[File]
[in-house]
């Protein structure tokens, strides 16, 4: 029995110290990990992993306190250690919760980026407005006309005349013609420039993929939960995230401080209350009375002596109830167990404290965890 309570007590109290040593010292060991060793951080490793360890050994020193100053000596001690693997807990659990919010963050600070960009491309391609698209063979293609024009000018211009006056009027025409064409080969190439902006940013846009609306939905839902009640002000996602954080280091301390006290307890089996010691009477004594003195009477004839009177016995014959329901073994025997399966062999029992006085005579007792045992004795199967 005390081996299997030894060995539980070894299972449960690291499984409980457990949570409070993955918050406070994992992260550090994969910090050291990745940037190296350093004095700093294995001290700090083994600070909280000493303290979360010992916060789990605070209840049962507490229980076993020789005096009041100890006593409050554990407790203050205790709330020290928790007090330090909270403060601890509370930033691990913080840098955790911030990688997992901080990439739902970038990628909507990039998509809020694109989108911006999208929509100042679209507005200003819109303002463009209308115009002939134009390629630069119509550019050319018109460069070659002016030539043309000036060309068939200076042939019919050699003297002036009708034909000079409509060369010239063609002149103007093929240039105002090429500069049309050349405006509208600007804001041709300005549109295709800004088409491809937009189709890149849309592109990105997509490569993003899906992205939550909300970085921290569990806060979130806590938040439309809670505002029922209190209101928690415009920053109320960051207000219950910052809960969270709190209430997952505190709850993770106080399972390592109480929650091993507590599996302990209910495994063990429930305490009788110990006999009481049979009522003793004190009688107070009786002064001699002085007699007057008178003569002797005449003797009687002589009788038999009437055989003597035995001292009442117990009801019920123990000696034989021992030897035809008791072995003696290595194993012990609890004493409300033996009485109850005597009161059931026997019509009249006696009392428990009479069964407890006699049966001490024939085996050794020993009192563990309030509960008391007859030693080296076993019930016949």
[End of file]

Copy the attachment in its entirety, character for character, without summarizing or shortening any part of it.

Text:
[in-house]
């Protein structure tokens, strides 16, 4: 029995110290990990992993306190250690919760980026407005006309005349013609420039993929939960995230401080209350009375002596109830167990404290965890 309570007590109290040593010292060991060793951080490793360890050994020193100053000596001690693997807990659990919010963050600070960009491309391609698209063979293609024009000018211009006056009027025409064409080969190439902006940013846009609306939905839902009640002000996602954080280091301390006290307890089996010691009477004594003195009477004839009177016995014959329901073994025997399966062999029992006085005579007792045992004795199967 005390081996299997030894060995539980070894299972449960690291499984409980457990949570409070993955918050406070994992992260550090994969910090050291990745940037190296350093004095700093294995001290700090083994600070909280000493303290979360010992916060789990605070209840049962507490229980076993020789005096009041100890006593409050554990407790203050205790709330020290928790007090330090909270403060601890509370930033691990913080840098955790911030990688997992901080990439739902970038990628909507990039998509809020694109989108911006999208929509100042679209507005200003819109303002463009209308115009002939134009390629630069119509550019050319018109460069070659002016030539043309000036060309068939200076042939019919050699003297002036009708034909000079409509060369010239063609002149103007093929240039105002090429500069049309050349405006509208600007804001041709300005549109295709800004088409491809937009189709890149849309592109990105997509490569993003899906992205939550909300970085921290569990806060979130806590938040439309809670505002029922209190209101928690415009920053109320960051207000219950910052809960969270709190209430997952505190709850993770106080399972390592109480929650091993507590599996302990209910495994063990429930305490009788110990006999009481049979009522003793004190009688107070009786002064001699002085007699007057008178003569002797005449003797009687002589009788038999009437055989003597035995001292009442117990009801019920123990000696034989021992030897035809008791072995003696290595194993012990609890004493409300033996009485109850005597009161059931026997019509009249006696009392428990009479069964407890006699049966001490024939085996050794020993009192563990309030509960008391007859030693080296076993019930016949």